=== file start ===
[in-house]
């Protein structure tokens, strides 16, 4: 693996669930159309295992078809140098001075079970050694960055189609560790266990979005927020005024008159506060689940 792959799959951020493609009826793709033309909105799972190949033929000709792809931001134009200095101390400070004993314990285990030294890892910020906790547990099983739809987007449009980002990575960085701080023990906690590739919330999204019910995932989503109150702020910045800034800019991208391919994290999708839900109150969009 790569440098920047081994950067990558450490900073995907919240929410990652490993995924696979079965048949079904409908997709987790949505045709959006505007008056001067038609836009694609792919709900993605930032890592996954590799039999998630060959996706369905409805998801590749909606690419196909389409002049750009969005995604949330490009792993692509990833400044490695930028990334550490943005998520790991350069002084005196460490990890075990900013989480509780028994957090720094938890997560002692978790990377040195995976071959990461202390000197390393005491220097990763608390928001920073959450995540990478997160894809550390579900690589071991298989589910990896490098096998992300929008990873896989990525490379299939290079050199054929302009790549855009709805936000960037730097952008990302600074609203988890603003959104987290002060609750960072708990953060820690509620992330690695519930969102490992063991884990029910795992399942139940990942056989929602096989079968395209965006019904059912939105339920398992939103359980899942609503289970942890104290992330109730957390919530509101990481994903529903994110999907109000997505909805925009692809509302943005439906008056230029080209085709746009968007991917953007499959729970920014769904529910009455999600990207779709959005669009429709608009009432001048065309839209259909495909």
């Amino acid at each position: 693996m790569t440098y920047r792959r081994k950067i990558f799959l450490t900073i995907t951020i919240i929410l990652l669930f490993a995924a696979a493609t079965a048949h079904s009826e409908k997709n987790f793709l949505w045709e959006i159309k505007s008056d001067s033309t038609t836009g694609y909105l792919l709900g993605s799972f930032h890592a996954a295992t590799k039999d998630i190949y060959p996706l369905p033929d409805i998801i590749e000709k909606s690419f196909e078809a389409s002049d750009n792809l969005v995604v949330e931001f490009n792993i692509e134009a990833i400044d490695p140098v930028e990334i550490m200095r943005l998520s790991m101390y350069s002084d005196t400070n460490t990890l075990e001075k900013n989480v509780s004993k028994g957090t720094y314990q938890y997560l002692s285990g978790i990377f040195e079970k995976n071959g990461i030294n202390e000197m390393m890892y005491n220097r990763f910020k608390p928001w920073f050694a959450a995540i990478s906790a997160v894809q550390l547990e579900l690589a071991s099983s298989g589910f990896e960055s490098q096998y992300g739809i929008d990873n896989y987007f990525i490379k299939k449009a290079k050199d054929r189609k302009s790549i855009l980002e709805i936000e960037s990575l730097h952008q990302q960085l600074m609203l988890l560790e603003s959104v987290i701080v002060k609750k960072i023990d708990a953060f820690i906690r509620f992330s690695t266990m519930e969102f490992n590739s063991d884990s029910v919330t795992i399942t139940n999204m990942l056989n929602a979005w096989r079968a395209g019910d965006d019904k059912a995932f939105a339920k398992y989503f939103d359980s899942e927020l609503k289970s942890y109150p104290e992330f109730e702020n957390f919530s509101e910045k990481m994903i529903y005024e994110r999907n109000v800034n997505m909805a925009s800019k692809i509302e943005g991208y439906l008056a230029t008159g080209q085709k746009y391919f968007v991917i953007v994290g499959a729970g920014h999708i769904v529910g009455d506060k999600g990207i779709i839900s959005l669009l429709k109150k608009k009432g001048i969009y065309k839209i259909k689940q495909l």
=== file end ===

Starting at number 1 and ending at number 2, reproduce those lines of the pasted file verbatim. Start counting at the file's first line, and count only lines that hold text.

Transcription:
[in-house]
């Protein structure tokens, strides 16, 4: 693996669930159309295992078809140098001075079970050694960055189609560790266990979005927020005024008159506060689940 792959799959951020493609009826793709033309909105799972190949033929000709792809931001134009200095101390400070004993314990285990030294890892910020906790547990099983739809987007449009980002990575960085701080023990906690590739919330999204019910995932989503109150702020910045800034800019991208391919994290999708839900109150969009 790569440098920047081994950067990558450490900073995907919240929410990652490993995924696979079965048949079904409908997709987790949505045709959006505007008056001067038609836009694609792919709900993605930032890592996954590799039999998630060959996706369905409805998801590749909606690419196909389409002049750009969005995604949330490009792993692509990833400044490695930028990334550490943005998520790991350069002084005196460490990890075990900013989480509780028994957090720094938890997560002692978790990377040195995976071959990461202390000197390393005491220097990763608390928001920073959450995540990478997160894809550390579900690589071991298989589910990896490098096998992300929008990873896989990525490379299939290079050199054929302009790549855009709805936000960037730097952008990302600074609203988890603003959104987290002060609750960072708990953060820690509620992330690695519930969102490992063991884990029910795992399942139940990942056989929602096989079968395209965006019904059912939105339920398992939103359980899942609503289970942890104290992330109730957390919530509101990481994903529903994110999907109000997505909805925009692809509302943005439906008056230029080209085709746009968007991917953007499959729970920014769904529910009455999600990207779709959005669009429709608009009432001048065309839209259909495909």